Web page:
Alan Moore Letter Circa 1987

Alan Moore Handwritten Interview Questionnaire Response

In 1987, Watchmen was the talk of the comics world. It was a stunning examination of contemporary anxieties and an honest critique of the superhero concept. Watchmen was a commercial success, receiving critical acclaim in both the comics and mainstream press. It is frequently considered the greatest comic series and graphic novels of all time and is part of Time Magazine’s 100 Best All-Time Novels (since 1923 when Time began and to 2005 when the list was compiled).

Alan Moore had solidified his place in the comics world by the time Watchmen was published. With such works as V for Vendetta and Swamp Thing, Watchmen further established Moore as one of the greatest writers ever in the comics medium.

To put things in context, 1987 was a time before the Internet became an indispensable part of our world. The editor of Film Threat Magazine, Chris Gore, routinely sent interview questions to intended celebrities, requesting that they provide written answers to curated questions. Such a form was sent to Alan Moore and the questions were catered to topics relating to Watchmen. For his part, Moore responded with well-thought out answers, often using all of the space provided, meticulously hand-printed in all capitalized letters. Moore went into much details about his writing process and pontificated on his preference for comics over film. His philosophies have remained much the same over the years, but this letter represents perhaps Moore’s earliest expression of his esoteric, occultist and anarchist views. The tone of the letter is humorous, candid and even gregarious, with Moore densely packing in his views, to the point that he apparently ran out of blue ink and switched to red on the final page, which he signed, along with his address. The notoriously private Moore adds, regarding his address: “Keep it to yourself, please. Thanks!”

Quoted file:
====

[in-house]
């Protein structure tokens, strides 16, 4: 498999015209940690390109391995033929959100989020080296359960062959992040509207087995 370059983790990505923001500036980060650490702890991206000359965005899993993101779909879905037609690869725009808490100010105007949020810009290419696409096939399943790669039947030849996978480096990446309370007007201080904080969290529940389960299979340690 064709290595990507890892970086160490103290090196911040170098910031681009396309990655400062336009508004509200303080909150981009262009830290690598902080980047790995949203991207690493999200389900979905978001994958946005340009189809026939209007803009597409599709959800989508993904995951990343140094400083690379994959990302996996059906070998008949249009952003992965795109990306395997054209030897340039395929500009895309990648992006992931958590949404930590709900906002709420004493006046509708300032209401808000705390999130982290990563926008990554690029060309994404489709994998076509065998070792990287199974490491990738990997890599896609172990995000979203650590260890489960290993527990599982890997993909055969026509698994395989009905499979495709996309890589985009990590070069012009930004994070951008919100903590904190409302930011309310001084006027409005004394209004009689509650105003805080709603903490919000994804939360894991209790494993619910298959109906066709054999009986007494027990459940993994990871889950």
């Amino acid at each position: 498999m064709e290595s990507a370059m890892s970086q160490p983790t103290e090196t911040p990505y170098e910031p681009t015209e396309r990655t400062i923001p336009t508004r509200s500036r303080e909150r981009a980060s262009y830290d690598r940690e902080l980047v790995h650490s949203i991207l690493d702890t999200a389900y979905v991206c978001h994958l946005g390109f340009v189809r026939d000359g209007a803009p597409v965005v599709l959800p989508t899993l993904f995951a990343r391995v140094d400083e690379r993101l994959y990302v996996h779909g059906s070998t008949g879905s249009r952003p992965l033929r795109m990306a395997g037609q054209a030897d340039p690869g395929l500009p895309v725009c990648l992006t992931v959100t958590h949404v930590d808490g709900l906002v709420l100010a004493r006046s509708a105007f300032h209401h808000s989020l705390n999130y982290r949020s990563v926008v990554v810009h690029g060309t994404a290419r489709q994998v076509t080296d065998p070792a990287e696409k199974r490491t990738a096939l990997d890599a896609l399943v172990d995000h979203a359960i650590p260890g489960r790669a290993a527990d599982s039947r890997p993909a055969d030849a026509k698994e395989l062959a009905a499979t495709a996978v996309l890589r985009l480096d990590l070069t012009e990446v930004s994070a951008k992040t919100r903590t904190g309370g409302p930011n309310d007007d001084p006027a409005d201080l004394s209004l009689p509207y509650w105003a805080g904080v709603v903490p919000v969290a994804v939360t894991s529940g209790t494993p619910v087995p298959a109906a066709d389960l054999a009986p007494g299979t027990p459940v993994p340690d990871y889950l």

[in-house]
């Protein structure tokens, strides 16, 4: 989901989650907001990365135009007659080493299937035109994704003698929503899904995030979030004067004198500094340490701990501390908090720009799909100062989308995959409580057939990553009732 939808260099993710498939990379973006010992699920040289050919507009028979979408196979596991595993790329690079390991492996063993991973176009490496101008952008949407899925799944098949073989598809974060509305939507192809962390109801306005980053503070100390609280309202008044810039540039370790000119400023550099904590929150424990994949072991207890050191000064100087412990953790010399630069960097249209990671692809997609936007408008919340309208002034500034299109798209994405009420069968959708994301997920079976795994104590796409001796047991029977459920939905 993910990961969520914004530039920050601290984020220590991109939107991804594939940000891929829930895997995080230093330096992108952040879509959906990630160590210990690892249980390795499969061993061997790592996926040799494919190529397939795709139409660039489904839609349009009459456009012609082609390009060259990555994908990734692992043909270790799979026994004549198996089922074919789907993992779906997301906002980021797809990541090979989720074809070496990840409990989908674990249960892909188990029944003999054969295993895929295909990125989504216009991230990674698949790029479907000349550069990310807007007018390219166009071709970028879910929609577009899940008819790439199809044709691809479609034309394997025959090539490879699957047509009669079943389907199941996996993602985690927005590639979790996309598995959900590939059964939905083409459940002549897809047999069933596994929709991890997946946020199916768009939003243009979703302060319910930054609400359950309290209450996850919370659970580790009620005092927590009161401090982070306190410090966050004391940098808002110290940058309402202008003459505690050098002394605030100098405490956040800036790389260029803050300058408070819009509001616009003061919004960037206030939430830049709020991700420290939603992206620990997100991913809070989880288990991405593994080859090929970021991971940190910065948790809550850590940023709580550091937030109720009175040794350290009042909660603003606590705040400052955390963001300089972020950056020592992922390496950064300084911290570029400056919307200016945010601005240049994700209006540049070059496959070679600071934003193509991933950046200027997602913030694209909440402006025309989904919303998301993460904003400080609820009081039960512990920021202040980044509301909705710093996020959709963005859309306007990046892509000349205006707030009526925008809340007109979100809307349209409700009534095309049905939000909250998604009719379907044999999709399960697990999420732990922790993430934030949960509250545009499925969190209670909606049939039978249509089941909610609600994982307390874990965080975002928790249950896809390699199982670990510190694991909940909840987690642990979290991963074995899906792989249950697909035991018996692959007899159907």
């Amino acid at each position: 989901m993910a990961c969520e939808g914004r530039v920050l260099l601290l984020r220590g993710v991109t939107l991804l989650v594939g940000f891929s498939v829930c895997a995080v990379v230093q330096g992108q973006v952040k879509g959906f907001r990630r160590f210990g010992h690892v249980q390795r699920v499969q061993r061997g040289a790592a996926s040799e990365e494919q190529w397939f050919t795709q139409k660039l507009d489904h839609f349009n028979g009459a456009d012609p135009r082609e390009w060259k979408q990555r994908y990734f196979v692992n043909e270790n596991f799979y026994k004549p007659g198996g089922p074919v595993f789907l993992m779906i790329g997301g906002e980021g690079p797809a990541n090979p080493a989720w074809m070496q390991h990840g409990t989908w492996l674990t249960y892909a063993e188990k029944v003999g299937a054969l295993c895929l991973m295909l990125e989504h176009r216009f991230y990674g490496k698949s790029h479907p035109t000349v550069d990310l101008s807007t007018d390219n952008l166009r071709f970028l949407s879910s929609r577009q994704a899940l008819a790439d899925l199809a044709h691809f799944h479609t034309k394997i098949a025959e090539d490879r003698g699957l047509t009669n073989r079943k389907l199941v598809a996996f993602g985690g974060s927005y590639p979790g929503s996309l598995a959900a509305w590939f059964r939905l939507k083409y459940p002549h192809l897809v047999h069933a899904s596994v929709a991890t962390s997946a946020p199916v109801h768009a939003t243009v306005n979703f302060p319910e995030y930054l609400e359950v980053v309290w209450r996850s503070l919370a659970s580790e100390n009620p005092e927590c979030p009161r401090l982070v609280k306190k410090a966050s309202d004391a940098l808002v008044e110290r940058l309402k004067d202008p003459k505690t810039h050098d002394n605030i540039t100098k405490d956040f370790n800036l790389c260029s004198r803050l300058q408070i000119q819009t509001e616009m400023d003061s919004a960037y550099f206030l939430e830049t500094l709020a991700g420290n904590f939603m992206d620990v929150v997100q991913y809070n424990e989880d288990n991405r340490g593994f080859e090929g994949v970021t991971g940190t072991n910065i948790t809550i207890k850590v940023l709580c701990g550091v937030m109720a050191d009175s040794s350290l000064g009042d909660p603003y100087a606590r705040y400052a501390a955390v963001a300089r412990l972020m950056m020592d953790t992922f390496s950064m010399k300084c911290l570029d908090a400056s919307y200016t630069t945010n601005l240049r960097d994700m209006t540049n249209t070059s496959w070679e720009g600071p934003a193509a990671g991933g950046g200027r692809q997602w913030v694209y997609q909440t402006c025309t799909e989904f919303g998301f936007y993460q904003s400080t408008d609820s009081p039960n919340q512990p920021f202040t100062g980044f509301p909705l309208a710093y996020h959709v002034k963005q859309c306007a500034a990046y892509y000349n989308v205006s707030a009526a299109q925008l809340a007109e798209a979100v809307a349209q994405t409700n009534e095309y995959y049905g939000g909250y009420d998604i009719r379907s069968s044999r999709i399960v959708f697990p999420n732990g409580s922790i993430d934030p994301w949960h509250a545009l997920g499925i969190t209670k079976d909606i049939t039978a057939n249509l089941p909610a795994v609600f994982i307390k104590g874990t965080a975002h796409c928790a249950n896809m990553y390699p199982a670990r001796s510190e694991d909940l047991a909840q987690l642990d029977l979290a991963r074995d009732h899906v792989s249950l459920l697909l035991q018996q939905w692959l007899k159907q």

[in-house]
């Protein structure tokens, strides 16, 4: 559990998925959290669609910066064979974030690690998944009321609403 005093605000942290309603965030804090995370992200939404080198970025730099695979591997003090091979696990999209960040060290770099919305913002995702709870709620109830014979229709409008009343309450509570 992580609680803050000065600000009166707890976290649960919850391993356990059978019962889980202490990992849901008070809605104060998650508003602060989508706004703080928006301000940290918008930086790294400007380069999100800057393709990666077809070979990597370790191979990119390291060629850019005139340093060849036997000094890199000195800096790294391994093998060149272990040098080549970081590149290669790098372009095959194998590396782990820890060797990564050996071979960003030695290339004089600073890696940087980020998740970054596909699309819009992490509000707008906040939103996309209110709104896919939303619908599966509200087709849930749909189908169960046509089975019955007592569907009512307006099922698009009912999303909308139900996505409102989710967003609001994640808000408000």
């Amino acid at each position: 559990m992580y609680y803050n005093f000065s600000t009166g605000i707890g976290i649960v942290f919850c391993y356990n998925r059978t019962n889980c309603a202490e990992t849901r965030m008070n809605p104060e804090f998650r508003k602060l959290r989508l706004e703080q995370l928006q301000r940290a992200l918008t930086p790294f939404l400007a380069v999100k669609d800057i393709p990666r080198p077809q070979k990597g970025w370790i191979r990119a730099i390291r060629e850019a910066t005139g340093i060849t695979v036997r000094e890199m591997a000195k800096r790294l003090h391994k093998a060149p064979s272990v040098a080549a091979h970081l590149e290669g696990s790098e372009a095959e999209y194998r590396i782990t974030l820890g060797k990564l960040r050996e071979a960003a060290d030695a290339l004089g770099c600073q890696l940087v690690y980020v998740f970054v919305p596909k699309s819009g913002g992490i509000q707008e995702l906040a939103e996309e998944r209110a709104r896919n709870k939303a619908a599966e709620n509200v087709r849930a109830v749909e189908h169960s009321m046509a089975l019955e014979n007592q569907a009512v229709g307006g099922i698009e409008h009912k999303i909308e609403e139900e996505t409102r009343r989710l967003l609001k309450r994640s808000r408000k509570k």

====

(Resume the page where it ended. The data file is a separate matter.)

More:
This is a fascinating early letter handwritten by Alan Moore about his views on comics, films and politics. It provides a nascent window into the mind of one of comics’ greatest writers and hints at the eccentricity and profoundness of a man whose reputation was only just getting started in 1987.